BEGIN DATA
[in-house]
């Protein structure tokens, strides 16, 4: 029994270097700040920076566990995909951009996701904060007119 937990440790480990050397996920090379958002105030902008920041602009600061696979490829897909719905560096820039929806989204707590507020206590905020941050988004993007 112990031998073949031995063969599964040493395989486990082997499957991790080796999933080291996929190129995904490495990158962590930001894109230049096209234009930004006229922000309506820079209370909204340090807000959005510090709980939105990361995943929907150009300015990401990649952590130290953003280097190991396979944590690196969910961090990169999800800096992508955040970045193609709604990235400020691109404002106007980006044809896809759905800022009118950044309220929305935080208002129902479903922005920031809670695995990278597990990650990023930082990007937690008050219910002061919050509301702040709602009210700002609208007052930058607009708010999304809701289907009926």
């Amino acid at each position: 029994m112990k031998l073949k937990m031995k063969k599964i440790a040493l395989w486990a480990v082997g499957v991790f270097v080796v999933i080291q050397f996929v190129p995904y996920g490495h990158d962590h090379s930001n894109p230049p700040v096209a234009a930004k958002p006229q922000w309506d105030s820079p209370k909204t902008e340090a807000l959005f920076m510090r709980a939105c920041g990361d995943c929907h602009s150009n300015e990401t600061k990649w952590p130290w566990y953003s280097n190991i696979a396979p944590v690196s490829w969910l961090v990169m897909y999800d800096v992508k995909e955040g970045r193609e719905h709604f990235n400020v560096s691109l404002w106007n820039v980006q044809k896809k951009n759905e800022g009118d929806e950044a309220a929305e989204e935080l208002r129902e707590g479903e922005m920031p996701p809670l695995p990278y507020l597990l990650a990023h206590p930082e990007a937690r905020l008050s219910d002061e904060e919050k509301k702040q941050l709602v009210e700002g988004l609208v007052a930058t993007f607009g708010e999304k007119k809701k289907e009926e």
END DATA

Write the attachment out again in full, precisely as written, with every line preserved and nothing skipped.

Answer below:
[in-house]
């Protein structure tokens, strides 16, 4: 029994270097700040920076566990995909951009996701904060007119 937990440790480990050397996920090379958002105030902008920041602009600061696979490829897909719905560096820039929806989204707590507020206590905020941050988004993007 112990031998073949031995063969599964040493395989486990082997499957991790080796999933080291996929190129995904490495990158962590930001894109230049096209234009930004006229922000309506820079209370909204340090807000959005510090709980939105990361995943929907150009300015990401990649952590130290953003280097190991396979944590690196969910961090990169999800800096992508955040970045193609709604990235400020691109404002106007980006044809896809759905800022009118950044309220929305935080208002129902479903922005920031809670695995990278597990990650990023930082990007937690008050219910002061919050509301702040709602009210700002609208007052930058607009708010999304809701289907009926």
């Amino acid at each position: 029994m112990k031998l073949k937990m031995k063969k599964i440790a040493l395989w486990a480990v082997g499957v991790f270097v080796v999933i080291q050397f996929v190129p995904y996920g490495h990158d962590h090379s930001n894109p230049p700040v096209a234009a930004k958002p006229q922000w309506d105030s820079p209370k909204t902008e340090a807000l959005f920076m510090r709980a939105c920041g990361d995943c929907h602009s150009n300015e990401t600061k990649w952590p130290w566990y953003s280097n190991i696979a396979p944590v690196s490829w969910l961090v990169m897909y999800d800096v992508k995909e955040g970045r193609e719905h709604f990235n400020v560096s691109l404002w106007n820039v980006q044809k896809k951009n759905e800022g009118d929806e950044a309220a929305e989204e935080l208002r129902e707590g479903e922005m920031p996701p809670l695995p990278y507020l597990l990650a990023h206590p930082e990007a937690r905020l008050s219910d002061e904060e919050k509301k702040q941050l709602v009210e700002g988004l609208v007052a930058t993007f607009g708010e999304k007119k809701k289907e009926e």